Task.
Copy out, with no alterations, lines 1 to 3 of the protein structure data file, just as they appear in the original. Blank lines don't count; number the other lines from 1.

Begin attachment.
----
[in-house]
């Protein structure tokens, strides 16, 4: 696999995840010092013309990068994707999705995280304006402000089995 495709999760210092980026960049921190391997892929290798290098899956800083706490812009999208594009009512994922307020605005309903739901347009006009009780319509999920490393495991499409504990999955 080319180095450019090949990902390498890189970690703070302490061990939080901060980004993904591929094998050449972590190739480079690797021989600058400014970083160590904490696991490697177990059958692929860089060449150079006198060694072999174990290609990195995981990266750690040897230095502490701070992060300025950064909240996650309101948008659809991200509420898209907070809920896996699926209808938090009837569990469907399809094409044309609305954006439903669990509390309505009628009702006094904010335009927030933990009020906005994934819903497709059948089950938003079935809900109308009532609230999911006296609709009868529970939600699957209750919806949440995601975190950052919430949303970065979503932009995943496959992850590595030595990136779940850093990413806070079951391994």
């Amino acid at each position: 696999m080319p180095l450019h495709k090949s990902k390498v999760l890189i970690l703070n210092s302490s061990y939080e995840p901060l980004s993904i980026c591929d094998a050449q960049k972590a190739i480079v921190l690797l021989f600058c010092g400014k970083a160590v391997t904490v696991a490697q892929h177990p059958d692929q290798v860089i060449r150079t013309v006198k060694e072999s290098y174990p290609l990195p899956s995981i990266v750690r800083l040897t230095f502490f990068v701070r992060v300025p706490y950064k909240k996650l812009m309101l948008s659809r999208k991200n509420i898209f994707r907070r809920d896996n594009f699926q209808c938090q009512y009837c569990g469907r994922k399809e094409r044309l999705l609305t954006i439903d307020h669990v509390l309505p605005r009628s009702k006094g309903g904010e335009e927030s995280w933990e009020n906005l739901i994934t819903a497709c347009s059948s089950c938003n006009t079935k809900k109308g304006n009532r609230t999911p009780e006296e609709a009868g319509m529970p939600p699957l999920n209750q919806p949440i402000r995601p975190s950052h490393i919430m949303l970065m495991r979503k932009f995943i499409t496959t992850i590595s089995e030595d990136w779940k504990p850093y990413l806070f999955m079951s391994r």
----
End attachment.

[in-house]
């Protein structure tokens, strides 16, 4: 696999995840010092013309990068994707999705995280304006402000089995 495709999760210092980026960049921190391997892929290798290098899956800083706490812009999208594009009512994922307020605005309903739901347009006009009780319509999920490393495991499409504990999955 080319180095450019090949990902390498890189970690703070302490061990939080901060980004993904591929094998050449972590190739480079690797021989600058400014970083160590904490696991490697177990059958692929860089060449150079006198060694072999174990290609990195995981990266750690040897230095502490701070992060300025950064909240996650309101948008659809991200509420898209907070809920896996699926209808938090009837569990469907399809094409044309609305954006439903669990509390309505009628009702006094904010335009927030933990009020906005994934819903497709059948089950938003079935809900109308009532609230999911006296609709009868529970939600699957209750919806949440995601975190950052919430949303970065979503932009995943496959992850590595030595990136779940850093990413806070079951391994």
């Amino acid at each position: 696999m080319p180095l450019h495709k090949s990902k390498v999760l890189i970690l703070n210092s302490s061990y939080e995840p901060l980004s993904i980026c591929d094998a050449q960049k972590a190739i480079v921190l690797l021989f600058c010092g400014k970083a160590v391997t904490v696991a490697q892929h177990p059958d692929q290798v860089i060449r150079t013309v006198k060694e072999s290098y174990p290609l990195p899956s995981i990266v750690r800083l040897t230095f502490f990068v701070r992060v300025p706490y950064k909240k996650l812009m309101l948008s659809r999208k991200n509420i898209f994707r907070r809920d896996n594009f699926q209808c938090q009512y009837c569990g469907r994922k399809e094409r044309l999705l609305t954006i439903d307020h669990v509390l309505p605005r009628s009702k006094g309903g904010e335009e927030s995280w933990e009020n906005l739901i994934t819903a497709c347009s059948s089950c938003n006009t079935k809900k109308g304006n009532r609230t999911p009780e006296e609709a009868g319509m529970p939600p699957l999920n209750q919806p949440i402000r995601p975190s950052h490393i919430m949303l970065m495991r979503k932009f995943i499409t496959t992850i590595s089995e030595d990136w779940k504990p850093y990413l806070f999955m079951s391994r």